Harry Wang, a 30-year-old Chinese American working in Silicon Valley, together with his Wuhan Alumni Association of Northern California, has raised about half a million U.S. dollars to help Chinese and American hospitals fight COVID-19.

"We do not just care about the Chinese or Chinese Americans. When other Americans need us, we cannot say no. We say yes, absolutely yes to helping them," he said.

Wang swiftly gathered a team of Chinese Americans in late January and worked closely with non-governmental organizations (NGOs) including Direct Relief and MAP International, delivering more than 10 tons of rescue supplies mainly to China's Hubei province, of which Wuhan is the capital.

Members of Philadelphia Chinese Community Organization United and Fujian Association of Philadelphia pose for a photo with medical workers after delivering donated medical supplies to Temple University Hospital in Philadelphia, the United States, on March 30, 2020. (Xinhua)

When the virus began spreading on the West Coast of the United States, Wang, leading the team, raised as much as they could within weeks, and worked with the same NGOs to help California hospitals purchase medical supplies.

"At first when we tried to persuade the NGOs to help Wuhan, we convinced them that helping Wuhan is helping China, and helping China is helping the United States, and helping the United States is helping the world," Wang said. "Now it's time to help the United States, and our NGO partners continue to trust us."

In New York City, Lei Chen is a restaurant owner who comes from northeast China's Liaoning province and immigrated to the United States in 2005. After noticing many police officers and doctors in his neighborhood did not have PPE, he managed to get them 20,000 surgical masks, 100 protective suits, 300 bottles of hand sanitizer, 1,000 N95 respirators and two boxes of goggles.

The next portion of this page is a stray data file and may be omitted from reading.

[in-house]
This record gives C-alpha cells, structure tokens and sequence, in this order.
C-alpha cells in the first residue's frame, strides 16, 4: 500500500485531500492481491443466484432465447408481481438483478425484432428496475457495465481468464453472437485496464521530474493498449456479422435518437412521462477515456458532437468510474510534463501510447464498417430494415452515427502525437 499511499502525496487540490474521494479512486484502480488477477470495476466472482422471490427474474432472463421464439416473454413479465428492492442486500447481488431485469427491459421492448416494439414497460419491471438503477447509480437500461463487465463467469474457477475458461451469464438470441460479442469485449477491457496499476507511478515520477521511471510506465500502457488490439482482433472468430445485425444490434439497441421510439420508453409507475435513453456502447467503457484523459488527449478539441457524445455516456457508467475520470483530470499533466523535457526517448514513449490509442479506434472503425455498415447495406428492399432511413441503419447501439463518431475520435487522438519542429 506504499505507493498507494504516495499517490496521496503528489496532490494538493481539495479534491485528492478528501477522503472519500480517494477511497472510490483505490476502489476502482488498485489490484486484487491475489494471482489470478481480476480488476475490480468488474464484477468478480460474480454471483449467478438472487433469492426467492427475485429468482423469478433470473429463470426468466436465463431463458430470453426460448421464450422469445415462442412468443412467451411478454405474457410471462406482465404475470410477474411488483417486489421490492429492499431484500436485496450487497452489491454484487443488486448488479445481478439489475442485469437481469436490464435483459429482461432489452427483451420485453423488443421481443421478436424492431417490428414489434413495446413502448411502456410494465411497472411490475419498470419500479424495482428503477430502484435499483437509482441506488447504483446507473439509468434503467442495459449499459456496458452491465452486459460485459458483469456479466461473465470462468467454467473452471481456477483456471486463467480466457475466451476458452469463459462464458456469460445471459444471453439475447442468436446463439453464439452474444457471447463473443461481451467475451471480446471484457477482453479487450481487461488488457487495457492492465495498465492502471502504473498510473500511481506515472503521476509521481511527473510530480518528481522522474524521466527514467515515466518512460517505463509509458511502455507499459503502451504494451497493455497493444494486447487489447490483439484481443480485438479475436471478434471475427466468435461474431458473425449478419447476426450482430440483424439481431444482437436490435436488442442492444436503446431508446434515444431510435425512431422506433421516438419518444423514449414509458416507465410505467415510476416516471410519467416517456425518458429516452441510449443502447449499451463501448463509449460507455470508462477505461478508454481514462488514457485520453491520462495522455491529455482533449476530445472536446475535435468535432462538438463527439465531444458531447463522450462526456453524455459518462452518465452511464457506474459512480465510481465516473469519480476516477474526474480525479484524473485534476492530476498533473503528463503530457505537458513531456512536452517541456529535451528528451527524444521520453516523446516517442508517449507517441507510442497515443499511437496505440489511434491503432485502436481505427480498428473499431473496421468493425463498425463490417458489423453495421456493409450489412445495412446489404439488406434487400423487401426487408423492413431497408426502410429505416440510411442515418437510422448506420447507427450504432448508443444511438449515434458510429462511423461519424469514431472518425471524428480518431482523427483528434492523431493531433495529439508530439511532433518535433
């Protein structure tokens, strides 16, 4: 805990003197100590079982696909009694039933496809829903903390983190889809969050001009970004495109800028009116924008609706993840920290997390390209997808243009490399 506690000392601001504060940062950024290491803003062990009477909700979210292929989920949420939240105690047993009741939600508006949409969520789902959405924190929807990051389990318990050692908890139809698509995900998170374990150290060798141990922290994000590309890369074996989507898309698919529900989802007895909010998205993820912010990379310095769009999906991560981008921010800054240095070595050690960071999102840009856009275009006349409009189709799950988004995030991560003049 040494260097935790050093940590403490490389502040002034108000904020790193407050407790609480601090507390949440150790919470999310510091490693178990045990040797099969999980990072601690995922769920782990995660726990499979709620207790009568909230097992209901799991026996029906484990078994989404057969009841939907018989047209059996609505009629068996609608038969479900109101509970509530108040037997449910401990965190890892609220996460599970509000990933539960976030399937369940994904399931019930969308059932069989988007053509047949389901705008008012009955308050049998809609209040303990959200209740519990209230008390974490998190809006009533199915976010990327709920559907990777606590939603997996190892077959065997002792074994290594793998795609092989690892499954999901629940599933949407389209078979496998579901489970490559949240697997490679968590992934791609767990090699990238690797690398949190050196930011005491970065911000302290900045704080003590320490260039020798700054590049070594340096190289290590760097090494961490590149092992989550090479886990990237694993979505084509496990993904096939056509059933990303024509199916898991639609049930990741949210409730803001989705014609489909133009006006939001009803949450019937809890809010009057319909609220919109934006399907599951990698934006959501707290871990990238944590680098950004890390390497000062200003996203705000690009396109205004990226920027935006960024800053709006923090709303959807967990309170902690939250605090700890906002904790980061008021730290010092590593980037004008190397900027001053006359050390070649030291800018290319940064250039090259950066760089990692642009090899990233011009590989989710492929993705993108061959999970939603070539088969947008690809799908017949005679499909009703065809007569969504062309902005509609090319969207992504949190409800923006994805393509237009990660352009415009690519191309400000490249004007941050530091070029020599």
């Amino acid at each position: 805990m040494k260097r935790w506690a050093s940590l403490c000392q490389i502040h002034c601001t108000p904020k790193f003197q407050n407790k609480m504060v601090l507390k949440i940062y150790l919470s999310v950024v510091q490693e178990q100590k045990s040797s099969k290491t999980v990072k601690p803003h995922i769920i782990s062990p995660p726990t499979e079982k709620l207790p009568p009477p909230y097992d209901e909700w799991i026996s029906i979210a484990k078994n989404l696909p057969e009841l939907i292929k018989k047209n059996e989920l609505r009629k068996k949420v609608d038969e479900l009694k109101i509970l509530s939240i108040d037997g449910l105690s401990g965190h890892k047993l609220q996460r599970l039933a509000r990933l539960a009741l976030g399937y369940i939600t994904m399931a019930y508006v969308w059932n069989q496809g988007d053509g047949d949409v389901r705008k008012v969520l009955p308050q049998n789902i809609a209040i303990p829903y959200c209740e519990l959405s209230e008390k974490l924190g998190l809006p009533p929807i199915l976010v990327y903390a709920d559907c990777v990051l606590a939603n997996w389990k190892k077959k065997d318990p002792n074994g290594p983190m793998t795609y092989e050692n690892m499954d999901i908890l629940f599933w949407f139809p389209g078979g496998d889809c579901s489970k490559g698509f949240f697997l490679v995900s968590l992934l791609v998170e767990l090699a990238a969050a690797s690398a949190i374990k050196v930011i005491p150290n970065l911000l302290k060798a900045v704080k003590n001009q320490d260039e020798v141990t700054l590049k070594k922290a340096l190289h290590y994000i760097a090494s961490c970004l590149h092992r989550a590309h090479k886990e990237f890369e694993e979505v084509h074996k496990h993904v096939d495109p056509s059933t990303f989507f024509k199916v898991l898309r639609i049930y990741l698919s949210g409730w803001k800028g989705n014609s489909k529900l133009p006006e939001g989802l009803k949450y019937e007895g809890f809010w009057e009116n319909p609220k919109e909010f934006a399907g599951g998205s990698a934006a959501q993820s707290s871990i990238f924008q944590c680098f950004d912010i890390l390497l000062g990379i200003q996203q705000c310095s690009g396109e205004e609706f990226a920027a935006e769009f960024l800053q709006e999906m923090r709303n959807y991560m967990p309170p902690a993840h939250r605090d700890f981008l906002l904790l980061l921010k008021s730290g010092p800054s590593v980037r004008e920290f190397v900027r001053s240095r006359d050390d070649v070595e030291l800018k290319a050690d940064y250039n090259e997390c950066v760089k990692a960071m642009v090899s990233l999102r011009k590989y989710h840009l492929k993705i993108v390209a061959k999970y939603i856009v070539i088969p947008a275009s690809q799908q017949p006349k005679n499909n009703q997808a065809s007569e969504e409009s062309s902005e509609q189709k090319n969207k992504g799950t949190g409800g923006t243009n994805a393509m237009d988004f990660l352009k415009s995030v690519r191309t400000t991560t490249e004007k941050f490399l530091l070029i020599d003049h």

"The other day I was driving past a local police station, and I stopped to give them the only two bottles of hand sanitizer I have in the car. They need those more than I do," he said.

A Chinese American woman from Palos Verdes, Southern California, delivers donations to a local police station in Los Angeles County, the United States, on April 4, 2020. (Photo by Geoff Brown/Xinhua)


What many Chinese Americans have been doing since the outbreaks in both countries again shows how the Chinese people are contributing to the local community and also contributing to a good U.S.-China relationship, said Yanzhong Huang, senior fellow for global health at the New York-based Council on Foreign Relations.

Huang, also director of the Center for Global Health Studies at Seton Hall University in New Jersey, suggested that the two countries keep working together at national levels and through corporations.

Back in mid-March, hours after Trump declared a national emergency to free up 50 billion dollars in federal resources to combat the virus, Chinese billionaire and Alibaba founder Jack Ma offered to donate 1 million masks and 500,000 test kits to the United States.

Medical area of the temporary hospital is seen at Jacob K. Javits Center in New York, the United States, March 30, 2020. (Guang Yu/Handout via Xinhua)

Cuomo on March 26 announced a list of initial donations from major corporations, philanthropic organizations and celebrities to New York, revealing that the Chinese telecom company Huawei had donated 10,000 N95 masks, 20,000 isolation gowns, 50,000 medical goggles and 10,000 gloves.

On March 29, a planeload of medical supplies arrived in New York from Shanghai, the first in a series of flights over the next few weeks organized by the White House to help fight the virus; and just over the weekend, a total of 1,000 much-needed ventilators also arrived in New York, a donation from several Chinese foundations.

Even after the pandemic is over, Huang said, China and the United States could, for example, build a global health security fund to prepare for the next outbreak, or to support capacity-building in other countries.

"They could also collaborate with each other in the joint development of medical countermeasures, price management, disease surveillance and response. There are a lot of areas for the two to work with each other," he said.

(Video reporters: Li Guangzheng, Miao Xiaojuan; Video editor: Peng Ying)